yes holidays are very long.. we get 4 weeks Christmas and Easter and 8 to 9 weeks in the summer plus 3 half terms... It takes a while to get used to. Lot's of sharing going on in our school, and granny's play a big role too. I know some people who get summer aupairs and that works well. The big plus is taking holidays before everyone else breaks up It's a lot cheaper and quieter and going to favourite museums etc that are packed in the hols. There are lots of holiday clubs or sports camps but they tend to work in state holidays but if you ask around there are clubs that don't..

Some schools( not ours) do have hol clubs.

Good luck

Somehow it always works out and its lovely to have those relaxed periods.

milkmoney Thu 04-Jun-09 16:59:20

Feeling more positive now - especially going on holiday off peak! Our families live quite far away but DD is really happy to go and stay for days at a time, also the summer au pair idea has given me an idea about her favourite cousin who is at college and therefore has long holidays and need for extra cash.

Thanks for all your ideas. This was the one remaining factor making me hesitant about going for this option but I think we just need to for it as I think DD's eduction will really benefit (braces herself for tightened financial circumstances)

mumoverseas Fri 05-Jun-09 11:32:09

I used to struggle when I was working FT and DCs 1 and 2 went to private school.
As others have said, use the longer hols to your advantage with regards to your family holiday. My DC used to get 4 weeks off at Easter compared to 2 weeks in state school so we'd always go abroad then, choosing the two weeks when state schools still open and it would be much cheaper and quieter.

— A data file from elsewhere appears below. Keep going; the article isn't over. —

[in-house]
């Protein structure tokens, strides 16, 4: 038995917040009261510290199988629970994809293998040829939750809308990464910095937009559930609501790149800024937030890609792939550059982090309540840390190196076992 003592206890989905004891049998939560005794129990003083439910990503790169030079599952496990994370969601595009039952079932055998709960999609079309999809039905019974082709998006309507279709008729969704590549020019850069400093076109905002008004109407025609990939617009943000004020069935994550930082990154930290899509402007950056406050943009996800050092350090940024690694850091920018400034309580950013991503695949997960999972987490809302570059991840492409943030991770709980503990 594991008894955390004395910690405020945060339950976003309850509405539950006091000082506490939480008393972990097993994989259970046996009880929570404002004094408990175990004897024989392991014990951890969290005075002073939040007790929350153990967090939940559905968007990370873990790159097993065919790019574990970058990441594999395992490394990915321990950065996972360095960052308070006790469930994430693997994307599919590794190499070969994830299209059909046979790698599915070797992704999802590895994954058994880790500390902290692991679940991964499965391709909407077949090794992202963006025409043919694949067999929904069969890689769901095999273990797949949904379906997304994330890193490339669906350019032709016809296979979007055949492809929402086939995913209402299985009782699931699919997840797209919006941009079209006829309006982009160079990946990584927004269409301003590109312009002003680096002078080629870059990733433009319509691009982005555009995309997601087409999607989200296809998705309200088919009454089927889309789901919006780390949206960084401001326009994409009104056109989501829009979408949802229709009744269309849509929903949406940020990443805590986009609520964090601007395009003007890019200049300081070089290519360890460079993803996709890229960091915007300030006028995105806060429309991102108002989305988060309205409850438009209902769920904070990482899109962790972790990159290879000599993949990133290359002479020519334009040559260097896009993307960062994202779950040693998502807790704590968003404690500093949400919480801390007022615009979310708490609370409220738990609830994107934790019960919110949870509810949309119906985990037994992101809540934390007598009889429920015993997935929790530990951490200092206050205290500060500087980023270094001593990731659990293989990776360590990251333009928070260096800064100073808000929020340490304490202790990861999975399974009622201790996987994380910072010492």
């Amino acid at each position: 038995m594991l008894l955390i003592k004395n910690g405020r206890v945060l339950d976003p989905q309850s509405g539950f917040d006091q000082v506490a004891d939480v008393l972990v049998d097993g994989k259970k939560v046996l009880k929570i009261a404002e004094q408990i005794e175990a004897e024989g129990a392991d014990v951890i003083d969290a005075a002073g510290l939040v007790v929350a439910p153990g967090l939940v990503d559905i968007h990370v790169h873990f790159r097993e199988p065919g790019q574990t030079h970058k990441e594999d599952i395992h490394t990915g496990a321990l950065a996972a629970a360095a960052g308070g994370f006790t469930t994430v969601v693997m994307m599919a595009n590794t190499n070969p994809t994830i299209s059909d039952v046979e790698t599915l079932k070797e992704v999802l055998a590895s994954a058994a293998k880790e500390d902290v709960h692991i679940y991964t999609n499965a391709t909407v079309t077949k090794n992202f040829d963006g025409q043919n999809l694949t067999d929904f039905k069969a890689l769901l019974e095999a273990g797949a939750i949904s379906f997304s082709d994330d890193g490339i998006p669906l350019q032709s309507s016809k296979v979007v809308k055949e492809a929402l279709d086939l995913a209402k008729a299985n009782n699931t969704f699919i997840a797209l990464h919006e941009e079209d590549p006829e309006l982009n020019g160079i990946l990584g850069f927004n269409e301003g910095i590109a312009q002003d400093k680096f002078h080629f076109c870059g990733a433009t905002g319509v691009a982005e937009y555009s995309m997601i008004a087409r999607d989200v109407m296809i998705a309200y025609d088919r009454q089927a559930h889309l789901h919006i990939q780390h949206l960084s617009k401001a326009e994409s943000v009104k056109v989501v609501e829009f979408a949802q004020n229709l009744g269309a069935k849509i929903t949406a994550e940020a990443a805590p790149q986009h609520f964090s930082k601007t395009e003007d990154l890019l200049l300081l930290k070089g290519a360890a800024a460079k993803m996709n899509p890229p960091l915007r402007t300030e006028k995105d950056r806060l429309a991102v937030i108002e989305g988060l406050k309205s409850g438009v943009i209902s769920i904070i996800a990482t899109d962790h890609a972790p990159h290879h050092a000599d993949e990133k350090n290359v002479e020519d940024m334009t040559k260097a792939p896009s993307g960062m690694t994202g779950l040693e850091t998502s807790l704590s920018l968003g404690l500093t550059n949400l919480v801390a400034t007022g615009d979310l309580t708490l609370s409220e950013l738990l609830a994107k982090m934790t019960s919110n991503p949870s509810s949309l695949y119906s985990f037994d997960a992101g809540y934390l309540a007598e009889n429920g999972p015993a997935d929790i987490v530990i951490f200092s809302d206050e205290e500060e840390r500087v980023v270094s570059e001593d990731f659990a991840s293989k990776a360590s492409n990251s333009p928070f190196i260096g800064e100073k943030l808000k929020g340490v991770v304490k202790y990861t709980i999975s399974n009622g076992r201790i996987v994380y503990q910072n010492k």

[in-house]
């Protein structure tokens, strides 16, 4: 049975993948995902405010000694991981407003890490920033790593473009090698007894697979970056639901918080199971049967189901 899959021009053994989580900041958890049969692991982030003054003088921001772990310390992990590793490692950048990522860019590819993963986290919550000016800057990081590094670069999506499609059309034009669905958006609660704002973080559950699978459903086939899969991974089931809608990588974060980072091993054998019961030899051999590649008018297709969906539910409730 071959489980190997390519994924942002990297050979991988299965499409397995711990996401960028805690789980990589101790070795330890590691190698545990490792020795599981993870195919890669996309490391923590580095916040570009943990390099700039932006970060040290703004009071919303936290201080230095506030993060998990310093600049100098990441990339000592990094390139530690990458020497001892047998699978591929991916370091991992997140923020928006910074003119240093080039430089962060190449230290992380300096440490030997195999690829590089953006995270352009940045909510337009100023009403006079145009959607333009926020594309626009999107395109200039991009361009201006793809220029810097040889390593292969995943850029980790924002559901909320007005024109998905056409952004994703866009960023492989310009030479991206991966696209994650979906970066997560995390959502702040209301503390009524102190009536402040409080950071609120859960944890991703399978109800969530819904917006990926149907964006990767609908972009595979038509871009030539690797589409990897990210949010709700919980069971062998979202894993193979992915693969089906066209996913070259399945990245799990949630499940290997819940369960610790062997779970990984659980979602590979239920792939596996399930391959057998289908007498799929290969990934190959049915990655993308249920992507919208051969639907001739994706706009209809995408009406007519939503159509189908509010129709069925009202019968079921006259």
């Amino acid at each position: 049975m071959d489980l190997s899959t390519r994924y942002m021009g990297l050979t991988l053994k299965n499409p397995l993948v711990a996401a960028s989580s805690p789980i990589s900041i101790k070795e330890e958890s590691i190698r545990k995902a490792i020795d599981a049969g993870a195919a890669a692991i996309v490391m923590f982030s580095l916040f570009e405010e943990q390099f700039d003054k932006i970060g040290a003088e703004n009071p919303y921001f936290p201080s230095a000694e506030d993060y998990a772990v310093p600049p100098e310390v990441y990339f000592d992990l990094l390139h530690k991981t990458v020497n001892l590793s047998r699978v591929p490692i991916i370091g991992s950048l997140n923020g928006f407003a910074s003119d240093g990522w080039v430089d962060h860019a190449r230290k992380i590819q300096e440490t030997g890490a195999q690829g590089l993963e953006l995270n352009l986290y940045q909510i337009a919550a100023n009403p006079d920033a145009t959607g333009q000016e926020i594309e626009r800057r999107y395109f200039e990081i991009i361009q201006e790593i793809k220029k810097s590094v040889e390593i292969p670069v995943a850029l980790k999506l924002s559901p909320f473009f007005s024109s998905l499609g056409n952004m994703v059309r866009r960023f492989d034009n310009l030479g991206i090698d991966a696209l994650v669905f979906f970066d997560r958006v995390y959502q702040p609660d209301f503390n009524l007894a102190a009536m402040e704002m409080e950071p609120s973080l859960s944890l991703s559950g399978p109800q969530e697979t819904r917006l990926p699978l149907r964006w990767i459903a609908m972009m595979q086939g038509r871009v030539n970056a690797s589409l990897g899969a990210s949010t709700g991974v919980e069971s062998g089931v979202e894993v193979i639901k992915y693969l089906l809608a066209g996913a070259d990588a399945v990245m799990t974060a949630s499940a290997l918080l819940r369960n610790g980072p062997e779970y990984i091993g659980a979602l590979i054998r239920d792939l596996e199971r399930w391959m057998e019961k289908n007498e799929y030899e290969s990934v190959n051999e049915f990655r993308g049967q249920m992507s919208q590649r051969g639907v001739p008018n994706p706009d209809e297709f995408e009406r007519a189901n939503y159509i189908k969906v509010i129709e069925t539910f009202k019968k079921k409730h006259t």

They used to spend a lot of quality time with nanny and grandad at their home on the south coast and they have many happy memories of that, particuarly as grandad died 4 years ago and nanny last week and much of the last week has been spent talking about the fun things they did with nanny.

Also, look into holiday clubs. What area are you in? We were in West Sussex and there is a fabulous holiday club based in Brighton (Pied Piper Holiday activities) that has holiday clubs running at easter and summer in around 5 private schools spread around the Sussex area. The kids used to love it as they used to do swimming and all sorts of activities and it was perfect for working mums (and dads) You may find there is something similar in your area.

Also, have you considered scholarship exams (too late for September start but some schools let internal students sit them for next year) or a bursary? Worth a go. Good luck

NewTeacher Fri 05-Jun-09 11:46:08

the school itself generally has a summer camp that run as long as their holidays.

Litchick Fri 05-Jun-09 14:39:19

We get 2wks in Oct, 4wks at Xmas, 1wk in Feb, 3.5 wks at Easter, 1wk in May and 8 or 9 in the Summer.
I suspect most are similar.
We limp along by me doing as much work as I cna in term time, using GPs and anyone else willing to help. But I am self employed so don't have set hours so that helps.

Hulababy Fri 05-Jun-09 14:49:30

DD's school (prep, but same as the high school):

Christmas: had a week extra before Christmas, finishes at noon on the Friday 2 weeks before Christmas. Normally go back on a Tuesday.

Easter: again, a week extra, normally finishing at noon on the Thursday before the local state schools finish. Again, go back the Tuesday after.

Summer: another week extra at start of the holiday, again finishing at noon.

However there are no INSET days in addition to those.
Oh, and the holiday companies have definitely cottoned on to the early summer finish - pices are no cheaper for that first week. You can benefit before Easter and Christmas though.

Join the discussion

Join the discussion

Registering is free, easy, and means you can join in the discussion, get discounts, win prizes and lots more.

Register now